So, you’re looking for an employee for your small business. You surf the job sites, look through 25 CVs, and it appears there are no matching candidates. You jump to professional social network, LinkedIn, but the problem remains the same.
Finally, you manage to find somebody. Not really what you’ve been looking for, but the deadline is coming. Anyway, you invite a candidate for an interview and make an offer and get a refusal. The person doesn’t want to work for small business.
What should you do in this case?
1. Write detailed job description
First, define who is your perfect candidate. Indicate all the needed skills, knowledge, level of language proficiency, etc. You have your target audience, so focus strictly on it. It will prevent you from wasting your time on inappropriate candidates.
Also, mind that you choose among candidates, and candidates choose among companies. So, even in this case, you should apply a bit of marketing knowledge to attract a person you want to work with. Besides describing your project, also explain the duties of your new employee as well as the most important terms and perks.
And the third reason why a detailed job description gives you a great advantage is that you can send it to a staffing agency and they will find you a proper candidate quickly and hassle-free.
2. Discuss terms of employment
It’s unacceptable to invent the terms and perks on the spot. Prepare for the interview – think over the perks you can offer to your prospective worker. The approach “First show us what you can, then will consider the question of perks” is totally wrong. It ruins your brand credibility and reputation.
If you take the hiring process seriously, there is no need to hide any information from your future employee. On the contrary, the more details you provide, the better. Make sure your candidates understand what they are supposed to do in your company. Imagine that the person has already passed four rounds of interview, the offer is made, but he/she refuses at the last minute because the salary is too low. You spent your time, prepared the documents but everything was in vain.
3. Focus on hiring
No doubts, small business owners are extremely busy people. They are Jacks of all trades – manufacturers, business developers, marketers, designers, etc.
No wonder they often forget about recruiting and HR. But this part of a business is of ultimate importance since it forms a team of people you will be working with. So, approach hiring with all responsibility. Set some time of your working day to look for candidates. Respond to calls, reply emails, read CVs – don’t make your candidates wait. They will flee to your competitors if you linger too long.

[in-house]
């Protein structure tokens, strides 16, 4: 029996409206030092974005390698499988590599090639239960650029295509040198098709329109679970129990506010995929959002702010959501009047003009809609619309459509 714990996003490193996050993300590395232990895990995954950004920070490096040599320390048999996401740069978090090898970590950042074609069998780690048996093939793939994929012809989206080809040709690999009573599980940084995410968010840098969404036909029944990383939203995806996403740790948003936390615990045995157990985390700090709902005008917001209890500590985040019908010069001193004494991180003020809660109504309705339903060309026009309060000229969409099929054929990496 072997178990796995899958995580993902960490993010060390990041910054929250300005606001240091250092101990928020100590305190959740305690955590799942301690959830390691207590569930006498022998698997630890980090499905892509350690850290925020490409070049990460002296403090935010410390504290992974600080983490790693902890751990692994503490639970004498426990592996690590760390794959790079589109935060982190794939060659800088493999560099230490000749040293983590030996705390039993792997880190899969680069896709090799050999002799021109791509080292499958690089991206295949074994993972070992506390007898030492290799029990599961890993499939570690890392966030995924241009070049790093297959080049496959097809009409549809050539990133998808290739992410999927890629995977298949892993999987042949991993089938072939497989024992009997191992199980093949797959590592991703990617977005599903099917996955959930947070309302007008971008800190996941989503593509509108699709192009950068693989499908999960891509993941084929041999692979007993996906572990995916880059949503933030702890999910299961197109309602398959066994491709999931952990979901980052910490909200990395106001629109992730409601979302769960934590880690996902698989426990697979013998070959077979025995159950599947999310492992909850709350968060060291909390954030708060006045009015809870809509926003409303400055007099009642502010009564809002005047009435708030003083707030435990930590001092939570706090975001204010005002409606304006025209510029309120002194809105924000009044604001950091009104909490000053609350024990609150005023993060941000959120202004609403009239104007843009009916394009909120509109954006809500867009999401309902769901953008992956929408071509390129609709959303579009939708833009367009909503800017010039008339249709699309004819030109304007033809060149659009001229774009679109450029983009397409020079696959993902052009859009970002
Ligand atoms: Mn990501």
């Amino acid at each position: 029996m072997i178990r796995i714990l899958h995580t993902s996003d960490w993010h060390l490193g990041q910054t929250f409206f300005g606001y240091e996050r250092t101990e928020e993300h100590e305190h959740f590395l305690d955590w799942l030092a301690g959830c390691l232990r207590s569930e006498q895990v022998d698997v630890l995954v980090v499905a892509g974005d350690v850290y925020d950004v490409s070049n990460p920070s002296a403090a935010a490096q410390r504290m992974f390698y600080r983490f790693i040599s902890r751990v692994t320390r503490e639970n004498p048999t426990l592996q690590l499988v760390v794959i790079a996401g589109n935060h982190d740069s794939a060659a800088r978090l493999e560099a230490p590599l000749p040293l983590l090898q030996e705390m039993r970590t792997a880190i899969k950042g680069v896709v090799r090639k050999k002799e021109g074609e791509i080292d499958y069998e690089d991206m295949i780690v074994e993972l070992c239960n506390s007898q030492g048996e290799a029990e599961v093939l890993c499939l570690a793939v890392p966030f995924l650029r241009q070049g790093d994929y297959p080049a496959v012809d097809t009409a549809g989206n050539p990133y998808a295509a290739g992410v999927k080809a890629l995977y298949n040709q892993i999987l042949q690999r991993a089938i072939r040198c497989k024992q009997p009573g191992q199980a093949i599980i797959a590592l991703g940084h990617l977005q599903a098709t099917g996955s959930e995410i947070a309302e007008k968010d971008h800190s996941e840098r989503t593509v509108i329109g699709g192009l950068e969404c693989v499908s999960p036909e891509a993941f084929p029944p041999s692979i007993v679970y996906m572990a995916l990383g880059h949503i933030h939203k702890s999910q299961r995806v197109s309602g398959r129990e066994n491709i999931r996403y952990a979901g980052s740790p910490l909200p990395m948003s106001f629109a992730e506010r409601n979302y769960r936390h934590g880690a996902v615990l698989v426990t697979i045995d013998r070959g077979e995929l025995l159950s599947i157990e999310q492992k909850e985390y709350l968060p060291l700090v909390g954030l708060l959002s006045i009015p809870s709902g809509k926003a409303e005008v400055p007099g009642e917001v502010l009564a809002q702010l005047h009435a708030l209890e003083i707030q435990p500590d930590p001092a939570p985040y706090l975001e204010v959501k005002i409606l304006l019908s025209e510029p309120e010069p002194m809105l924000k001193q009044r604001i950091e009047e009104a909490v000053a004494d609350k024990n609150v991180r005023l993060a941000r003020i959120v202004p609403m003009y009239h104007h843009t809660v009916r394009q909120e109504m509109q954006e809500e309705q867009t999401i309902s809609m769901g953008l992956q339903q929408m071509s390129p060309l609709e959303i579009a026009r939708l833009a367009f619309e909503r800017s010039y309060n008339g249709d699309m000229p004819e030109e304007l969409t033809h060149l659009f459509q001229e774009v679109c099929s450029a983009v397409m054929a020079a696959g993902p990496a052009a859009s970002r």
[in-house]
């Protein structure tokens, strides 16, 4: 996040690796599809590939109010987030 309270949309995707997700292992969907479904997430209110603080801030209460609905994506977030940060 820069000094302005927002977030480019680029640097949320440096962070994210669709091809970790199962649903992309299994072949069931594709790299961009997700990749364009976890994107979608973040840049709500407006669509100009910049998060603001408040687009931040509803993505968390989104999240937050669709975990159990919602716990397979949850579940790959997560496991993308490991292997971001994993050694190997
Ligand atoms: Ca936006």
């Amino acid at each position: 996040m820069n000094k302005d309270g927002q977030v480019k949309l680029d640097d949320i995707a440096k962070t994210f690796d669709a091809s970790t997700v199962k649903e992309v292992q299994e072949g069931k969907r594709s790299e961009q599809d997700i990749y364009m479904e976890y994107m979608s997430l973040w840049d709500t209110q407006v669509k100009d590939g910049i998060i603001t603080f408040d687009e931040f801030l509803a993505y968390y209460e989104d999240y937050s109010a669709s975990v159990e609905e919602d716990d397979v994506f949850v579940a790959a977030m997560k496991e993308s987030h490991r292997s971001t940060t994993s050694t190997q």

4. Mind location
Go beyond the limits of your area. Your choice is no longer restricted to the neighboring territories because some tasks can be easily done remotely.
Copywriting, marketing, software development services can be provided from any part of the world, and the reason to consider this type of employment is price. Hiring an offshore dedicated team might cost you cheaper than getting one in-house worker. And sometimes you have to find a person with rare a skill. In case of skill gap in our area, you can easily hire a remote specialist with the needed knowledge and experience.
5. Be patient
You will have to sift up a sheer number of resumes to find the right one. Stay focused on your needs, do not sacrifice your vision for the sake of filling the vacancy.
Your final goal is to find an employee who will help you with your business. You don’t need a one-day worker who will let you down in a month or so, choose among the reliable candidates. Invest your time to get the best results. You won’t find a matching candidate in three days, but it’s ok because you cannot make the complicated decisions like this in such a short time.
6. Check references
Contact the former employers of your candidate after the screening interview. It’s better to do it afterward to prove your opinion about the candidate.
A businessman who has never dealt with hiring might think that checking references is a kind of lost labor. But such approach is erroneous – sometimes references play even more important role than the interview itself. Never approve candidates before talking to their supervisors. If somebody from your network can give a reference to the candidate, it’d be perfect. If no, choose one of the top managers from that company.
When candidates refuse to provide you a reference, it means they want to hide their bad relations at work or bad performance. Try to get as much information as you can.
7. Avoid overhiring
The huge advantage of a small business is its size which makes it flexible and adaptable. Don’t try to make it bloated once you start to get profit. Hiring more people doesn’t necessarily mean more work done. Mind that the more people you employ, the more time you have to dedicate to managing them. And again, no time left for business itself. So, when you can do without extra workers, do it!
Hire those people who are self-disciplined and cope with several tasks. Getting independent employees will save you time for focusing on core responsibilities instead of supervising them and holding numerous meetings.
Be sure to leave a comment if you have any questions.